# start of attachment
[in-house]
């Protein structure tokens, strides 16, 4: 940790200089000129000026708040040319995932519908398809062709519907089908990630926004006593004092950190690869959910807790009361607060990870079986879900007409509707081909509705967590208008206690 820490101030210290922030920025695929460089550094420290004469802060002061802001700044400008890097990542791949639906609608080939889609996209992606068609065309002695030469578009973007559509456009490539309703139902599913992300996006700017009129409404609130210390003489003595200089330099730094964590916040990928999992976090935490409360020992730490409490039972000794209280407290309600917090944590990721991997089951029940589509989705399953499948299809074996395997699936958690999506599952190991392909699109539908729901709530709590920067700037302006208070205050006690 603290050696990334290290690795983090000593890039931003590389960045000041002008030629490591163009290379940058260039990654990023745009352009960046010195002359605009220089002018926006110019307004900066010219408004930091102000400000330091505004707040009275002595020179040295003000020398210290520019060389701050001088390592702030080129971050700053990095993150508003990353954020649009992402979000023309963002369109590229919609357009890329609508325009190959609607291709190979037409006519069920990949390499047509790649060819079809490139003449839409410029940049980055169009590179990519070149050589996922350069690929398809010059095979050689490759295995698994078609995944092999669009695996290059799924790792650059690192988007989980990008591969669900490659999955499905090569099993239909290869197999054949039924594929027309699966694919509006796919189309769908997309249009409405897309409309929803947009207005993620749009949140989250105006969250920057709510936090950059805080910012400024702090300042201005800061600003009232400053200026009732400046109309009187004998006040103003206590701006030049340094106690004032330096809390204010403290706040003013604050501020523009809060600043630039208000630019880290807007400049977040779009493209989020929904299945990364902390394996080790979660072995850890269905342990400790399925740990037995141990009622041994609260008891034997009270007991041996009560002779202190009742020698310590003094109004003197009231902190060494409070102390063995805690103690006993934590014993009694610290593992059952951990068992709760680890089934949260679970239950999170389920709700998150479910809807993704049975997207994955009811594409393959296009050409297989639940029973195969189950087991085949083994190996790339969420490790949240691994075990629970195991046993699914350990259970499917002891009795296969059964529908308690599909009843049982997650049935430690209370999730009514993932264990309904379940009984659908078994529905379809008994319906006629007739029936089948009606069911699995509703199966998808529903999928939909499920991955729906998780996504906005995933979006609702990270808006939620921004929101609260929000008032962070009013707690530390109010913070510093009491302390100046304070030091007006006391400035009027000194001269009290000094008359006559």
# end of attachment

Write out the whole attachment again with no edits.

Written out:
[in-house]
């Protein structure tokens, strides 16, 4: 940790200089000129000026708040040319995932519908398809062709519907089908990630926004006593004092950190690869959910807790009361607060990870079986879900007409509707081909509705967590208008206690 820490101030210290922030920025695929460089550094420290004469802060002061802001700044400008890097990542791949639906609608080939889609996209992606068609065309002695030469578009973007559509456009490539309703139902599913992300996006700017009129409404609130210390003489003595200089330099730094964590916040990928999992976090935490409360020992730490409490039972000794209280407290309600917090944590990721991997089951029940589509989705399953499948299809074996395997699936958690999506599952190991392909699109539908729901709530709590920067700037302006208070205050006690 603290050696990334290290690795983090000593890039931003590389960045000041002008030629490591163009290379940058260039990654990023745009352009960046010195002359605009220089002018926006110019307004900066010219408004930091102000400000330091505004707040009275002595020179040295003000020398210290520019060389701050001088390592702030080129971050700053990095993150508003990353954020649009992402979000023309963002369109590229919609357009890329609508325009190959609607291709190979037409006519069920990949390499047509790649060819079809490139003449839409410029940049980055169009590179990519070149050589996922350069690929398809010059095979050689490759295995698994078609995944092999669009695996290059799924790792650059690192988007989980990008591969669900490659999955499905090569099993239909290869197999054949039924594929027309699966694919509006796919189309769908997309249009409405897309409309929803947009207005993620749009949140989250105006969250920057709510936090950059805080910012400024702090300042201005800061600003009232400053200026009732400046109309009187004998006040103003206590701006030049340094106690004032330096809390204010403290706040003013604050501020523009809060600043630039208000630019880290807007400049977040779009493209989020929904299945990364902390394996080790979660072995850890269905342990400790399925740990037995141990009622041994609260008891034997009270007991041996009560002779202190009742020698310590003094109004003197009231902190060494409070102390063995805690103690006993934590014993009694610290593992059952951990068992709760680890089934949260679970239950999170389920709700998150479910809807993704049975997207994955009811594409393959296009050409297989639940029973195969189950087991085949083994190996790339969420490790949240691994075990629970195991046993699914350990259970499917002891009795296969059964529908308690599909009843049982997650049935430690209370999730009514993932264990309904379940009984659908078994529905379809008994319906006629007739029936089948009606069911699995509703199966998808529903999928939909499920991955729906998780996504906005995933979006609702990270808006939620921004929101609260929000008032962070009013707690530390109010913070510093009491302390100046304070030091007006006391400035009027000194001269009290000094008359006559």